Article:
News / Middle East

Syrian Forces Strike Homs for Second Day, Dozens Reported Dead

Demonstrators protesting against Syria's President Bashar al-Assad march through the streets after Friday prayers in Hula, near Homs, October 28, 2011.
Demonstrators protesting against Syria's President Bashar al-Assad march through the streets after Friday prayers in Hula, near Homs, October 28, 2011.

Syrian activists say at least 47 soldiers and civilians were killed in violence across the country Saturday.

The activists said at least 10 people died in the restive northern city of Homs, while seven others were killed elsewhere.

The Britain-based Syrian Observatory for Human Rights said 20 government soldiers were killed in clashes with suspected army defectors in Homs, while 10 security forces were ambushed by deserters in the northern province of Idlib.

Syrian government forces shelled parts of the restive northern city of Homs Saturday, causing numerous casualties, say witnesses. Dozens of people were killed or wounded Friday, after security forces opened fire on demonstrators in towns and cities across the country. Arab League foreign ministers are also demanding that the government stop firing on unarmed civilians.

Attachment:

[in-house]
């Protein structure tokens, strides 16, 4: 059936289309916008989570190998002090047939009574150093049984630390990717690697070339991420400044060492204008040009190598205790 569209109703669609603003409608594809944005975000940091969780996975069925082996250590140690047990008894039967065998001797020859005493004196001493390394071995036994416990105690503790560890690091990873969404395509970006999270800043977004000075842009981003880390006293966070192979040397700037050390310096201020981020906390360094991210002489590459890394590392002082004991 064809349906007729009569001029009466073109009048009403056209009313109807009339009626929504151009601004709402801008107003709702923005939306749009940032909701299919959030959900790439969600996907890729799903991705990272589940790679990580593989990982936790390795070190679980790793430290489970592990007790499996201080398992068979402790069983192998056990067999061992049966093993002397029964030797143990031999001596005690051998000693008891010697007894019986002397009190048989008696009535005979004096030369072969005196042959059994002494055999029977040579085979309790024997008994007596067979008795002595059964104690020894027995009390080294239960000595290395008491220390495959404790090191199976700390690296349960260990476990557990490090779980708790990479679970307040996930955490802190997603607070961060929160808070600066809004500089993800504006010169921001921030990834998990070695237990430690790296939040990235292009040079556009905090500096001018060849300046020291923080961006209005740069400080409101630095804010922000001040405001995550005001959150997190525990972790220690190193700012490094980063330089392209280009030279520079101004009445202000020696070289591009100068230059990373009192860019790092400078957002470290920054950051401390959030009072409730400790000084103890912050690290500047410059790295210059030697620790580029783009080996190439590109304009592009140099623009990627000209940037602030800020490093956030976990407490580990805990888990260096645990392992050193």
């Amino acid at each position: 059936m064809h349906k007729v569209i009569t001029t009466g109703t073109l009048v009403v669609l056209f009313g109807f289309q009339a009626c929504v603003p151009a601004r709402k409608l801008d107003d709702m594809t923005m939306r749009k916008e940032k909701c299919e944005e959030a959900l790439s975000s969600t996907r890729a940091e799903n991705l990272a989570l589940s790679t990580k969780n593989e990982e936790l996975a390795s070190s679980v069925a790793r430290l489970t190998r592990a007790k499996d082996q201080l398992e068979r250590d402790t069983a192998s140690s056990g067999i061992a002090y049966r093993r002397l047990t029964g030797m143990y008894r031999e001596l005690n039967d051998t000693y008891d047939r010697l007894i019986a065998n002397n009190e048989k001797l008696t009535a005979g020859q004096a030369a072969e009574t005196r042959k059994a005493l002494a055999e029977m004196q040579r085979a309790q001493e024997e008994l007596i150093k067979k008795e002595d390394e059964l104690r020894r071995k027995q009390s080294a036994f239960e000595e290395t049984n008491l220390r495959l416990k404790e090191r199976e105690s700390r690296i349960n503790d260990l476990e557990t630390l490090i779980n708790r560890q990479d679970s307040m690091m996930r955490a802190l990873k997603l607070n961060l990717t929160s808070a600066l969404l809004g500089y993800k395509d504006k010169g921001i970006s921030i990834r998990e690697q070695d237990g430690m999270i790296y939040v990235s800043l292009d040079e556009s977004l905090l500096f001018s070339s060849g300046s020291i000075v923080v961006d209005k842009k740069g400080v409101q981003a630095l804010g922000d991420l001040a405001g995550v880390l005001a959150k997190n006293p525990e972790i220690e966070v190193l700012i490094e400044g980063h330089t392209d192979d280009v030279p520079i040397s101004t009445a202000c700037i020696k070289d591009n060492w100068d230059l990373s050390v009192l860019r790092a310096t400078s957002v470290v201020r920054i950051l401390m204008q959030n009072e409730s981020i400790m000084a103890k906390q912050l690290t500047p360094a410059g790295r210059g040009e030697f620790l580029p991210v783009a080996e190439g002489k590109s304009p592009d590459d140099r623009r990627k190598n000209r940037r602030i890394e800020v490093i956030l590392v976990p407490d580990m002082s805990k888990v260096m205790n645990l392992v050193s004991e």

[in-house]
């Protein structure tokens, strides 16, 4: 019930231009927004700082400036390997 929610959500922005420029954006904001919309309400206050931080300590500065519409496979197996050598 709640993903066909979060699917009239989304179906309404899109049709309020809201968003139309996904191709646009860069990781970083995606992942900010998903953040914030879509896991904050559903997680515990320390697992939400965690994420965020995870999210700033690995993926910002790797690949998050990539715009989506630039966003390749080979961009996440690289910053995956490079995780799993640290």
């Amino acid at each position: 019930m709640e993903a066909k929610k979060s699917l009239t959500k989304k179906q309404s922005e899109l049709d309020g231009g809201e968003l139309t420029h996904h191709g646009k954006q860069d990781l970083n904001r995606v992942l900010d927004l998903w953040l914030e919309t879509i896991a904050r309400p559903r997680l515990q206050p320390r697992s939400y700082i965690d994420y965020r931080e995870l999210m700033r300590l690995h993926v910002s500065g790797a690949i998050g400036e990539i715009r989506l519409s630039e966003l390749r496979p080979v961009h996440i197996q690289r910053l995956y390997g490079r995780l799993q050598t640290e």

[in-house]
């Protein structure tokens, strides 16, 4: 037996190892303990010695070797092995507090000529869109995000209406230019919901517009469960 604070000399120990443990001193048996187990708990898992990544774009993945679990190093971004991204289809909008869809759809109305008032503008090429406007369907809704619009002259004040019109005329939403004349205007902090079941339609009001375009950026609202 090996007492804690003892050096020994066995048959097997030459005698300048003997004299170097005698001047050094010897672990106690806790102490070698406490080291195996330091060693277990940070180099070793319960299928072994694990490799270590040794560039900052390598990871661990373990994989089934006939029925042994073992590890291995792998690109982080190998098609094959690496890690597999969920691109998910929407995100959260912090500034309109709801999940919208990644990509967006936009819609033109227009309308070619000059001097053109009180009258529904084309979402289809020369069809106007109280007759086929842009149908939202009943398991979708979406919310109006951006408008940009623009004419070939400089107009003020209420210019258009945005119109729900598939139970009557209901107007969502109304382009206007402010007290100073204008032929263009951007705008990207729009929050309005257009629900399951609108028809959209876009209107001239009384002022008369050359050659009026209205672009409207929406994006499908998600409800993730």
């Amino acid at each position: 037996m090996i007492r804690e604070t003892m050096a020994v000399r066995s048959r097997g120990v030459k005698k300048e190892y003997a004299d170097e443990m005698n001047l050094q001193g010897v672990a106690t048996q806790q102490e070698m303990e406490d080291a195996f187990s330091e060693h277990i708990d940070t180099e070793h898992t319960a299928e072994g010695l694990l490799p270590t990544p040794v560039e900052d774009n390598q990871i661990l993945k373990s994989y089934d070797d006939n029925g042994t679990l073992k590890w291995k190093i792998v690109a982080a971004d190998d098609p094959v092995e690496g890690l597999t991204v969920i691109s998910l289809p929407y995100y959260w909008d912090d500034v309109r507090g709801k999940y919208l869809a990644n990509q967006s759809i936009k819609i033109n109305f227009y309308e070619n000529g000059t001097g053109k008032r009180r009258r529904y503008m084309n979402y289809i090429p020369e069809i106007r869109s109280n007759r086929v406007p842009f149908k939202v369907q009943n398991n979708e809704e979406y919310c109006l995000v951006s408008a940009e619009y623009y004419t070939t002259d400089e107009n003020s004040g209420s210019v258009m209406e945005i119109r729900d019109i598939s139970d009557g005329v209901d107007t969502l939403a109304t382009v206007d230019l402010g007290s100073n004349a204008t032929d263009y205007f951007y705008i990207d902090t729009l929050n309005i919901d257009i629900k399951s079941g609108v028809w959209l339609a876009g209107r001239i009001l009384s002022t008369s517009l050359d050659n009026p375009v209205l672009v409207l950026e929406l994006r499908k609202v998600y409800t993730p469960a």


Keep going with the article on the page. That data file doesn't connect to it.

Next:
Syrian troops loyal to President Bashar al Assad used tanks and field artillery to bomb the Bab Amr neighborhood of Homs Saturday, destroying and damaging peoples houses, according to videos broadcast on Arab sat channels.

Witnesses say that there have been numerous casualties during two days of violent and indiscriminate bombardment. One man told Al Jazeera TV that many victims are still holed up in their damaged homes, because it was “impossible to evacuate the wounded.”

Al Arabiya TV reported that 90 soldiers defected from the Syrian Army in the Bab Amr district Thursday, causing pro-Assad troops to attack.  A Syrian opposition leader also told the TV that the regime is “worried that rebel soldiers turn Homs into their capital, as Libyan rebels did with Benghazi.”

Fouad Ajami, a senior fellow at the Hoover Institute in California, points out that Homs, and the northern city of Hama, have always had bad relations with the Assad regime, and are taking the lead in the more than 7 month old popular uprising:

“Homs has emerged as the capital of the rebellion and I think for obvious reasons. Homs and Hama have always been, their traffic with the regime, their relation with the regime is not very good. And what's interesting, the demography of Hama is more Sunni. The demography of Homs is more mixed. So the demography of Homs is explosive. Neighborhoods are close, but they're also defined neighborhoods, there are Alawi neighborhoods, Christian neighborhoods, Sunni neighborhoods. So, this is how street warfare and urban warfare develops," he said.